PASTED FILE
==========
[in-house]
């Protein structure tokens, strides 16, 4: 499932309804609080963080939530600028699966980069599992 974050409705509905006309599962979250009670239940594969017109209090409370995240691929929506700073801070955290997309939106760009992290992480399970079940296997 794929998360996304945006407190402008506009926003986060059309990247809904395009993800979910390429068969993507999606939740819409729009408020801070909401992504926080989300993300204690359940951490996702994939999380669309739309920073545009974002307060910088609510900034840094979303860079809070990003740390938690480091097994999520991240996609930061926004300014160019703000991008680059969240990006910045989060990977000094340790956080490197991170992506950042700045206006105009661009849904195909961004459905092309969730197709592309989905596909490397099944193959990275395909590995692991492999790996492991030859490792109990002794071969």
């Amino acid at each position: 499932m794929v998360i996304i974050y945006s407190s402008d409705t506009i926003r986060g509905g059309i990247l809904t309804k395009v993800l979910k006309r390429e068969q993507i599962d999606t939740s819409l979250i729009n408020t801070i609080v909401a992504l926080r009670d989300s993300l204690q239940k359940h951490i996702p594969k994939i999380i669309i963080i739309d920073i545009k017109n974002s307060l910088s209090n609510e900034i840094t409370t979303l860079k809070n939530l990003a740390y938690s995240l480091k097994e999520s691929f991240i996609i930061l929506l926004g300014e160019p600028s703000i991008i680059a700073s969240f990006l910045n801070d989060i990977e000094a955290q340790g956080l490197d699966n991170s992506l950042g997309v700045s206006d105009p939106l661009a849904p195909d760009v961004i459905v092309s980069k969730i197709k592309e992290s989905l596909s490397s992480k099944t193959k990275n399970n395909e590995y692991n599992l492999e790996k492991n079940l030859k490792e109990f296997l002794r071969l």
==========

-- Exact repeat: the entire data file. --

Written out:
[in-house]
């Protein structure tokens, strides 16, 4: 499932309804609080963080939530600028699966980069599992 974050409705509905006309599962979250009670239940594969017109209090409370995240691929929506700073801070955290997309939106760009992290992480399970079940296997 794929998360996304945006407190402008506009926003986060059309990247809904395009993800979910390429068969993507999606939740819409729009408020801070909401992504926080989300993300204690359940951490996702994939999380669309739309920073545009974002307060910088609510900034840094979303860079809070990003740390938690480091097994999520991240996609930061926004300014160019703000991008680059969240990006910045989060990977000094340790956080490197991170992506950042700045206006105009661009849904195909961004459905092309969730197709592309989905596909490397099944193959990275395909590995692991492999790996492991030859490792109990002794071969």
């Amino acid at each position: 499932m794929v998360i996304i974050y945006s407190s402008d409705t506009i926003r986060g509905g059309i990247l809904t309804k395009v993800l979910k006309r390429e068969q993507i599962d999606t939740s819409l979250i729009n408020t801070i609080v909401a992504l926080r009670d989300s993300l204690q239940k359940h951490i996702p594969k994939i999380i669309i963080i739309d920073i545009k017109n974002s307060l910088s209090n609510e900034i840094t409370t979303l860079k809070n939530l990003a740390y938690s995240l480091k097994e999520s691929f991240i996609i930061l929506l926004g300014e160019p600028s703000i991008i680059a700073s969240f990006l910045n801070d989060i990977e000094a955290q340790g956080l490197d699966n991170s992506l950042g997309v700045s206006d105009p939106l661009a849904p195909d760009v961004i459905v092309s980069k969730i197709k592309e992290s989905l596909s490397s992480k099944t193959k990275n399970n395909e590995y692991n599992l492999e790996k492991n079940l030859k490792e109990f296997l002794r071969l």